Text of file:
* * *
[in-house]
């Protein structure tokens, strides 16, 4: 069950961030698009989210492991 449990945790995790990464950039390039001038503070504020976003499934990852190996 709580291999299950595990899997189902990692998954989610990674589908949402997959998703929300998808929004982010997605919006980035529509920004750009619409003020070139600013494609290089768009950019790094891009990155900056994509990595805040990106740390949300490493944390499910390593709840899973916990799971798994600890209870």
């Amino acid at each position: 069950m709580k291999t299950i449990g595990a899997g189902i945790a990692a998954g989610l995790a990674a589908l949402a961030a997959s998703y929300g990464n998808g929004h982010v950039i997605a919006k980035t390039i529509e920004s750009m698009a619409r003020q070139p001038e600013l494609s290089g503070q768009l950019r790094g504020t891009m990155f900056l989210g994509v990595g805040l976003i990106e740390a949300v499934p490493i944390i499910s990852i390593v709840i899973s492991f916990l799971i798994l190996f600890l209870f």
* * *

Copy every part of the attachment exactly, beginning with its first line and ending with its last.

[in-house]
């Protein structure tokens, strides 16, 4: 069950961030698009989210492991 449990945790995790990464950039390039001038503070504020976003499934990852190996 709580291999299950595990899997189902990692998954989610990674589908949402997959998703929300998808929004982010997605919006980035529509920004750009619409003020070139600013494609290089768009950019790094891009990155900056994509990595805040990106740390949300490493944390499910390593709840899973916990799971798994600890209870």
């Amino acid at each position: 069950m709580k291999t299950i449990g595990a899997g189902i945790a990692a998954g989610l995790a990674a589908l949402a961030a997959s998703y929300g990464n998808g929004h982010v950039i997605a919006k980035t390039i529509e920004s750009m698009a619409r003020q070139p001038e600013l494609s290089g503070q768009l950019r790094g504020t891009m990155f900056l989210g994509v990595g805040l976003i990106e740390a949300v499934p490493i944390i499910s990852i390593v709840i899973s492991f916990l799971i798994l190996f600890l209870f």